Error detection and correction codes for channels and memories with incomplete error characteristics

Abstract

A channel has a first and a second end. The first end of the channel is coupled to a transmitter. The channel is capable of transmitting symbols selected from a symbol set from the first end to the second end. The channel exhibits incomplete error introduction properties. A code comprises a set of code words. The elements of the set of code words are one or more code symbols long. The code symbols are members of the symbol set. The minimum modified Hamming separation between the elements of the set of code words in light of the error introduction properties of the channel is greater than the minimum Hamming distance between the elements of the set of code words. A memory device, a method of using the channel, and a method of generating the code are also described.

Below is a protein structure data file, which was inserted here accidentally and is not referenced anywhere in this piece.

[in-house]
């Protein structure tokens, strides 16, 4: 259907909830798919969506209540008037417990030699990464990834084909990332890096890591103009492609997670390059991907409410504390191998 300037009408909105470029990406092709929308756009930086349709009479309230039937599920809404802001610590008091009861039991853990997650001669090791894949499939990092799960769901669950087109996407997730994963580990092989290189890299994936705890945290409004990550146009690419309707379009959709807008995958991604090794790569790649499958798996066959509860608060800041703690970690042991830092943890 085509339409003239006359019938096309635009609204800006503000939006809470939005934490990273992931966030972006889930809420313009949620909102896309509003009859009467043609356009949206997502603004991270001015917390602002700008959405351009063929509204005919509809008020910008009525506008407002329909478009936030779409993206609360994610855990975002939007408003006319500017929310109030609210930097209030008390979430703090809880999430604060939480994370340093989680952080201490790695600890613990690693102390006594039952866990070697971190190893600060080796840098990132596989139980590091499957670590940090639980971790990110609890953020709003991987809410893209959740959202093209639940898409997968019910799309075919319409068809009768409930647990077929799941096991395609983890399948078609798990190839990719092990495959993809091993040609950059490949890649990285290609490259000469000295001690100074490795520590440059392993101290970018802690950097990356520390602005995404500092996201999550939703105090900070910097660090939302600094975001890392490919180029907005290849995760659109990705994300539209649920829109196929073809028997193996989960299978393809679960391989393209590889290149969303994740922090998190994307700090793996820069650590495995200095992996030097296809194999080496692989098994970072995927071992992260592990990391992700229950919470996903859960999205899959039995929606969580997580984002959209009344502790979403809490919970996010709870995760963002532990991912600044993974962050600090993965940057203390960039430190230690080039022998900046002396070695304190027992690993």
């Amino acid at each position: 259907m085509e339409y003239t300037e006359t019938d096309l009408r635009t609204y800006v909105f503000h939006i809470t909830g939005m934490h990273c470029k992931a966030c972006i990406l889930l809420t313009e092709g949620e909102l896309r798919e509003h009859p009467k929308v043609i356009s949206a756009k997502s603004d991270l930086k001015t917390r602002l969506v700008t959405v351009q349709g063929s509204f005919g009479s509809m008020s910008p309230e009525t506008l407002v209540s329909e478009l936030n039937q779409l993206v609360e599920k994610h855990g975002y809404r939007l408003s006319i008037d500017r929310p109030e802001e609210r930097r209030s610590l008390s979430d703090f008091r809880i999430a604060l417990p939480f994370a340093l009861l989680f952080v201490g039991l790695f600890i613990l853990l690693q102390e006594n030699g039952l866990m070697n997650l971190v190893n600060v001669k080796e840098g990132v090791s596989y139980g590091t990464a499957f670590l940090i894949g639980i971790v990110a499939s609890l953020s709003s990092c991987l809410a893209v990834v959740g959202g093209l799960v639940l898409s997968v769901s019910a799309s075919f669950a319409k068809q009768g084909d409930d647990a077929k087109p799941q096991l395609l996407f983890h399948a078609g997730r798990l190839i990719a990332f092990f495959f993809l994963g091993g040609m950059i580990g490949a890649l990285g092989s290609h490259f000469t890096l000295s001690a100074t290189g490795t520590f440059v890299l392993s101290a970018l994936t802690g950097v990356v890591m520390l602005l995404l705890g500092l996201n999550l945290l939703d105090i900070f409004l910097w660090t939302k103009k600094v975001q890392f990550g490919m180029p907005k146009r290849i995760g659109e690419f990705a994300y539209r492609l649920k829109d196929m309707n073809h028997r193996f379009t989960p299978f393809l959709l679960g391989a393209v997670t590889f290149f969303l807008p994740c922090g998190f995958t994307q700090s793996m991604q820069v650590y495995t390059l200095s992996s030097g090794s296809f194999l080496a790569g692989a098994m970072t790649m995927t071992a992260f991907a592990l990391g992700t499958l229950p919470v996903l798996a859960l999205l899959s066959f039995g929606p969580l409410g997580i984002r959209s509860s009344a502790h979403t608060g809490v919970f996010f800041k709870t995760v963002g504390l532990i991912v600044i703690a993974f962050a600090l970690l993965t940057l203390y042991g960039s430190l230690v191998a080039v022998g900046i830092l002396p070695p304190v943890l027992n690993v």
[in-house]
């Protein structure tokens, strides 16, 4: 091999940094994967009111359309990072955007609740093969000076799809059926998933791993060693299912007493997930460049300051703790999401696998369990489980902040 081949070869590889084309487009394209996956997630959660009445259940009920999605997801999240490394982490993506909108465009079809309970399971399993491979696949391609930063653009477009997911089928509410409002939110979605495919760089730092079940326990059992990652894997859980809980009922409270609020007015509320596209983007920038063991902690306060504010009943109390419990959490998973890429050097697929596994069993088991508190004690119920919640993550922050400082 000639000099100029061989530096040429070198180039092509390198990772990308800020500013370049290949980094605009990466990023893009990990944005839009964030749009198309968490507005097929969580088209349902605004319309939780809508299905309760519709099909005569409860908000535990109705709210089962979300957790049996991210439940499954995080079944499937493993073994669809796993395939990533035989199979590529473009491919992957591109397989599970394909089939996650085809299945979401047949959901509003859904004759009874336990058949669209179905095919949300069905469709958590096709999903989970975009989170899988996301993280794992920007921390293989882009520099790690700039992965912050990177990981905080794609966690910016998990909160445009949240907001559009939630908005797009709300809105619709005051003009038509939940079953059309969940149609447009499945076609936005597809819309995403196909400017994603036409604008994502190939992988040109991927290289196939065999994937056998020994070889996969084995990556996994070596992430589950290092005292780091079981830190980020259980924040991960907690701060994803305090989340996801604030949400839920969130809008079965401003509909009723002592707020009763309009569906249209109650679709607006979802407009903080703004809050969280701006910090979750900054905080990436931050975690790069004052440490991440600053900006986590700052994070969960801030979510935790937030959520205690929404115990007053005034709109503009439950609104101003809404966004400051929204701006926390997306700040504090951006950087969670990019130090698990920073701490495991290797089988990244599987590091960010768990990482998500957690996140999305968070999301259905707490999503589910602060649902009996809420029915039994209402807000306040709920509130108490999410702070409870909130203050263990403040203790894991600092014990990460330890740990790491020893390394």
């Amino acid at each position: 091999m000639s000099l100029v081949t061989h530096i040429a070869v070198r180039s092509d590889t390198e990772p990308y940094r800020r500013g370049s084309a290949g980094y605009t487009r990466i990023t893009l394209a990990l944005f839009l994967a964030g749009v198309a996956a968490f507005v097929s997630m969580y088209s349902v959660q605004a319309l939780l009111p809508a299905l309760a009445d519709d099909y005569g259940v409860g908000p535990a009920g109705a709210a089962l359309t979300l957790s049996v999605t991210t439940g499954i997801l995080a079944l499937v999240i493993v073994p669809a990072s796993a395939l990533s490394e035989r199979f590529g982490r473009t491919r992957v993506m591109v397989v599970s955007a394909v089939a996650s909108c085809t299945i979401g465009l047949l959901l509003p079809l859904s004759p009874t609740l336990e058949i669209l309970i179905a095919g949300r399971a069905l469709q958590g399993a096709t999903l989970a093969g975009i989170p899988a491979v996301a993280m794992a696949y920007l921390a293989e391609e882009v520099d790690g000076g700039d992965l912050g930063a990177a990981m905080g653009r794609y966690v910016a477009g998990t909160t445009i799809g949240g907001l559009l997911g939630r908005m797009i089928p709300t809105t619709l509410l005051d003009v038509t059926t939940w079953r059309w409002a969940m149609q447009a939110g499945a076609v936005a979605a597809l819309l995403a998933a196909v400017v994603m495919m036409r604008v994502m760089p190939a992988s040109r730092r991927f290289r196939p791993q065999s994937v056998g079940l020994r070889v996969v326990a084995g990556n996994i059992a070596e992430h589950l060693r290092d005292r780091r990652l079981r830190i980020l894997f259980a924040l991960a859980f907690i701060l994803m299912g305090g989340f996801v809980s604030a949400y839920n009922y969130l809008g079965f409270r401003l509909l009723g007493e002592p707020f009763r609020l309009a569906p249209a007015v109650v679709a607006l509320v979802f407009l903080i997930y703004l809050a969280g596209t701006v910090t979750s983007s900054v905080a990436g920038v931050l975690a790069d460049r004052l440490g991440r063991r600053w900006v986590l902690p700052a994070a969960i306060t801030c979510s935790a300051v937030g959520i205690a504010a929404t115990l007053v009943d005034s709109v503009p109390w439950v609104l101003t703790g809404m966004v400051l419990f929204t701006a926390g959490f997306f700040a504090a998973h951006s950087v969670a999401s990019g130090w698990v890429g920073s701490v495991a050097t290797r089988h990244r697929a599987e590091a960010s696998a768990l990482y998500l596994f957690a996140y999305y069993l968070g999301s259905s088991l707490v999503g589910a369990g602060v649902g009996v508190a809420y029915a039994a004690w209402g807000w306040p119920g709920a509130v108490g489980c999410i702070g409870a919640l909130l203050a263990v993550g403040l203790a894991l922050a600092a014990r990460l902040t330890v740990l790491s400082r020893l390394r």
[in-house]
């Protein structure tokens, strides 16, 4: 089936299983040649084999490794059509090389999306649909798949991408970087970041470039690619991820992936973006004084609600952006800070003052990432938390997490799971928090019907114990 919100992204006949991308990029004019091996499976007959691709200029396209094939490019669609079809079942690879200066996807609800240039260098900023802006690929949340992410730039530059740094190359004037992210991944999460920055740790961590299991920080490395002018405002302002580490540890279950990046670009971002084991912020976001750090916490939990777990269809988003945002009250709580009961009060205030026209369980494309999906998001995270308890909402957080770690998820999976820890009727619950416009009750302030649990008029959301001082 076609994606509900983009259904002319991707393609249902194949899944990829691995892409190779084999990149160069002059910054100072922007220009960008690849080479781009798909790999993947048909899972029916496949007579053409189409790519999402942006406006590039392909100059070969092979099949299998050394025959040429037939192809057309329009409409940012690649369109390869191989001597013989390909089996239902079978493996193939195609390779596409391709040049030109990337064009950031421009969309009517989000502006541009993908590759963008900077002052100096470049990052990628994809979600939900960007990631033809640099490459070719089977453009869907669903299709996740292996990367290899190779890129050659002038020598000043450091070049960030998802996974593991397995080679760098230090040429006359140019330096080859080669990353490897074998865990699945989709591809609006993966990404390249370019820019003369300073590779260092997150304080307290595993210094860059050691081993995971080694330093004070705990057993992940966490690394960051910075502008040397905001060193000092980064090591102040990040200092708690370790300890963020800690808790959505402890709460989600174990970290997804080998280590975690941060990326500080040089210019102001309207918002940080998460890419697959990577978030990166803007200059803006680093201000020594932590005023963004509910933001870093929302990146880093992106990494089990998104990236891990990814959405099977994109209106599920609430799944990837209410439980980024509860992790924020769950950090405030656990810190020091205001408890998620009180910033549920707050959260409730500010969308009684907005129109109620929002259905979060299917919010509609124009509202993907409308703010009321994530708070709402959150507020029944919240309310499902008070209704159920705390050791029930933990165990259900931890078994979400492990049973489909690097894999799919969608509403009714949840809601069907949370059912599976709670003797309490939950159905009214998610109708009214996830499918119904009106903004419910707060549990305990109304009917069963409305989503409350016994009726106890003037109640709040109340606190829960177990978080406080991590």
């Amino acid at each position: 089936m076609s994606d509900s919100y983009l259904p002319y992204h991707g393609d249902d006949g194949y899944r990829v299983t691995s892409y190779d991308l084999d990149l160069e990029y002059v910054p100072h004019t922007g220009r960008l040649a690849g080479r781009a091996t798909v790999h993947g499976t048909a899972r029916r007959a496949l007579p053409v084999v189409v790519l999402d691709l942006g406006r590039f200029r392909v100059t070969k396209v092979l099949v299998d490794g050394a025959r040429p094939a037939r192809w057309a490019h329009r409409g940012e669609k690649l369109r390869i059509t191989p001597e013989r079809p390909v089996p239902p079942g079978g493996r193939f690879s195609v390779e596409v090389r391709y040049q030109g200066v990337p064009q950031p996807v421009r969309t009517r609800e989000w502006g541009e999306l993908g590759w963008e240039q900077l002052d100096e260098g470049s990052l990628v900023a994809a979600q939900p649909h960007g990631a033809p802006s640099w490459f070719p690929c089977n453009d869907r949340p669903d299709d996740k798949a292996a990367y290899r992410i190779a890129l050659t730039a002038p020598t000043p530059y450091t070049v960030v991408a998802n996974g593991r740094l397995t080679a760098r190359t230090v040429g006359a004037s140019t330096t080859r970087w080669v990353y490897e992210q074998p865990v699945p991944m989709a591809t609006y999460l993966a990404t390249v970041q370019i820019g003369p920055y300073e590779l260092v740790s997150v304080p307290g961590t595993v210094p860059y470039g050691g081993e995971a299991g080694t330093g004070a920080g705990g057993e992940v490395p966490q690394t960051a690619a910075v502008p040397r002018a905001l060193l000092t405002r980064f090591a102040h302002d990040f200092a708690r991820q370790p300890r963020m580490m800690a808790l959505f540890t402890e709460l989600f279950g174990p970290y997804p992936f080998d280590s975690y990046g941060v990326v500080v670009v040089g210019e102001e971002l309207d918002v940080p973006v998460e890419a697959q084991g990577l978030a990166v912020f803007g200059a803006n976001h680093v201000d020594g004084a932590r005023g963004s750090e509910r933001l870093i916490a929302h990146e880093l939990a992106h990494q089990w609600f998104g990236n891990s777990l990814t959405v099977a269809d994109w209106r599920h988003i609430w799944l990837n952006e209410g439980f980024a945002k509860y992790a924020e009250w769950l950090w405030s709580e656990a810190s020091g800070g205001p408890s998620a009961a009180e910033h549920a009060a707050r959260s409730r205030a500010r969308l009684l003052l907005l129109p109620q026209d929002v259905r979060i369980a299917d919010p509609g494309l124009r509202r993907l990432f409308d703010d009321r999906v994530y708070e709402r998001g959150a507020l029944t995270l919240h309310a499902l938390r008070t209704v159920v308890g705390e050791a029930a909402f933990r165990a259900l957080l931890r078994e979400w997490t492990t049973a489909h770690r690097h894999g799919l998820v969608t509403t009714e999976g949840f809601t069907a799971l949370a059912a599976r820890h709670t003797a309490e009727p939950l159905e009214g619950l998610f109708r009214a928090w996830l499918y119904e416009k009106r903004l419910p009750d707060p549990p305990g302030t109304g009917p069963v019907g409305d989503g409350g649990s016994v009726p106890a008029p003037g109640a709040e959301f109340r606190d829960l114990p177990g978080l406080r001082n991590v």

Claims